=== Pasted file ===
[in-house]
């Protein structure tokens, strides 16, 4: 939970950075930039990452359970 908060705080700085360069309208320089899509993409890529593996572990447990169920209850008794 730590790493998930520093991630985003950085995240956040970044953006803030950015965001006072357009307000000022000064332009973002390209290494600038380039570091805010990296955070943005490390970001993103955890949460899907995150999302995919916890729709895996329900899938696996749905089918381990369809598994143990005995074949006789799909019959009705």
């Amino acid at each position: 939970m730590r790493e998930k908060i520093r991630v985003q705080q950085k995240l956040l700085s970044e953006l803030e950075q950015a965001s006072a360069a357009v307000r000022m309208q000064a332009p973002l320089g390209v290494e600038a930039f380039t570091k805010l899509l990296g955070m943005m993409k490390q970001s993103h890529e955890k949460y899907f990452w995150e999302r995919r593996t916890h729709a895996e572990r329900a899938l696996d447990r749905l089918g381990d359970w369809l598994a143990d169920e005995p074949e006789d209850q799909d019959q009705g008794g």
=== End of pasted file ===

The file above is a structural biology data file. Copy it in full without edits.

[in-house]
């Protein structure tokens, strides 16, 4: 939970950075930039990452359970 908060705080700085360069309208320089899509993409890529593996572990447990169920209850008794 730590790493998930520093991630985003950085995240956040970044953006803030950015965001006072357009307000000022000064332009973002390209290494600038380039570091805010990296955070943005490390970001993103955890949460899907995150999302995919916890729709895996329900899938696996749905089918381990369809598994143990005995074949006789799909019959009705």
């Amino acid at each position: 939970m730590r790493e998930k908060i520093r991630v985003q705080q950085k995240l956040l700085s970044e953006l803030e950075q950015a965001s006072a360069a357009v307000r000022m309208q000064a332009p973002l320089g390209v290494e600038a930039f380039t570091k805010l899509l990296g955070m943005m993409k490390q970001s993103h890529e955890k949460y899907f990452w995150e999302r995919r593996t916890h729709a895996e572990r329900a899938l696996d447990r749905l089918g381990d359970w369809l598994a143990d169920e005995p074949e006789d209850q799909d019959q009705g008794g």